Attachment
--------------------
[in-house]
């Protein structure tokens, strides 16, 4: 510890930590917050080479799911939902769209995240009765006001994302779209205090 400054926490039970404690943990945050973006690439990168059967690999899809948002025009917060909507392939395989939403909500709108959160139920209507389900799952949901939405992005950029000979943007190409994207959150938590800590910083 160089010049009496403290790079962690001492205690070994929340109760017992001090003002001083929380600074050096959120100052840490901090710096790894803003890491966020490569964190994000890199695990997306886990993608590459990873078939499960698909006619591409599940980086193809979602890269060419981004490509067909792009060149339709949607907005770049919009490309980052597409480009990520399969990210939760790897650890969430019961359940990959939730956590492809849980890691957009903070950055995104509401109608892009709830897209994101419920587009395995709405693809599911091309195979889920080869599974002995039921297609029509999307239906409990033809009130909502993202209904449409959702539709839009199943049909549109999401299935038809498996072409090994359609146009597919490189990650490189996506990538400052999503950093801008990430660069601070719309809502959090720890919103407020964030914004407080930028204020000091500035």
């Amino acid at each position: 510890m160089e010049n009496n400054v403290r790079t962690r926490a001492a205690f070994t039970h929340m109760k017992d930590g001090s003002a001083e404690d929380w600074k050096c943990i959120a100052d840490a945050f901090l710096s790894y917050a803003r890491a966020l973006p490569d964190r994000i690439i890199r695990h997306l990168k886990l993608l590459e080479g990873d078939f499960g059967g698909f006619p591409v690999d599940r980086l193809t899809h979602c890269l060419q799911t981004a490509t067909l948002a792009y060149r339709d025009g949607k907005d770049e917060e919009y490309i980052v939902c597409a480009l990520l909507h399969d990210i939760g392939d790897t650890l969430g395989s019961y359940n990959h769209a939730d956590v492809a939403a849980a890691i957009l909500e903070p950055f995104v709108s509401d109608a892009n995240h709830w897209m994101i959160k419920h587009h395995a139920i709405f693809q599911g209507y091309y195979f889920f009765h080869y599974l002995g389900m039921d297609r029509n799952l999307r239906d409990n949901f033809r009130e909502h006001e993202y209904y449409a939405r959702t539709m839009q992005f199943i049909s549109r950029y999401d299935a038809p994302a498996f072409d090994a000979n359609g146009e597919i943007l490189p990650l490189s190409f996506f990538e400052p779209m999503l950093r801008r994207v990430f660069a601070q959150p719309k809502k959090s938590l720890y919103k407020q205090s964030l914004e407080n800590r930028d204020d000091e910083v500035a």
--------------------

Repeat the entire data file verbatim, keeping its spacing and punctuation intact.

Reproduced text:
[in-house]
């Protein structure tokens, strides 16, 4: 510890930590917050080479799911939902769209995240009765006001994302779209205090 400054926490039970404690943990945050973006690439990168059967690999899809948002025009917060909507392939395989939403909500709108959160139920209507389900799952949901939405992005950029000979943007190409994207959150938590800590910083 160089010049009496403290790079962690001492205690070994929340109760017992001090003002001083929380600074050096959120100052840490901090710096790894803003890491966020490569964190994000890199695990997306886990993608590459990873078939499960698909006619591409599940980086193809979602890269060419981004490509067909792009060149339709949607907005770049919009490309980052597409480009990520399969990210939760790897650890969430019961359940990959939730956590492809849980890691957009903070950055995104509401109608892009709830897209994101419920587009395995709405693809599911091309195979889920080869599974002995039921297609029509999307239906409990033809009130909502993202209904449409959702539709839009199943049909549109999401299935038809498996072409090994359609146009597919490189990650490189996506990538400052999503950093801008990430660069601070719309809502959090720890919103407020964030914004407080930028204020000091500035």
């Amino acid at each position: 510890m160089e010049n009496n400054v403290r790079t962690r926490a001492a205690f070994t039970h929340m109760k017992d930590g001090s003002a001083e404690d929380w600074k050096c943990i959120a100052d840490a945050f901090l710096s790894y917050a803003r890491a966020l973006p490569d964190r994000i690439i890199r695990h997306l990168k886990l993608l590459e080479g990873d078939f499960g059967g698909f006619p591409v690999d599940r980086l193809t899809h979602c890269l060419q799911t981004a490509t067909l948002a792009y060149r339709d025009g949607k907005d770049e917060e919009y490309i980052v939902c597409a480009l990520l909507h399969d990210i939760g392939d790897t650890l969430g395989s019961y359940n990959h769209a939730d956590v492809a939403a849980a890691i957009l909500e903070p950055f995104v709108s509401d109608a892009n995240h709830w897209m994101i959160k419920h587009h395995a139920i709405f693809q599911g209507y091309y195979f889920f009765h080869y599974l002995g389900m039921d297609r029509n799952l999307r239906d409990n949901f033809r009130e909502h006001e993202y209904y449409a939405r959702t539709m839009q992005f199943i049909s549109r950029y999401d299935a038809p994302a498996f072409d090994a000979n359609g146009e597919i943007l490189p990650l490189s190409f996506f990538e400052p779209m999503l950093r801008r994207v990430f660069a601070q959150p719309k809502k959090s938590l720890y919103k407020q205090s964030l914004e407080n800590r930028d204020d000091e910083v500035a």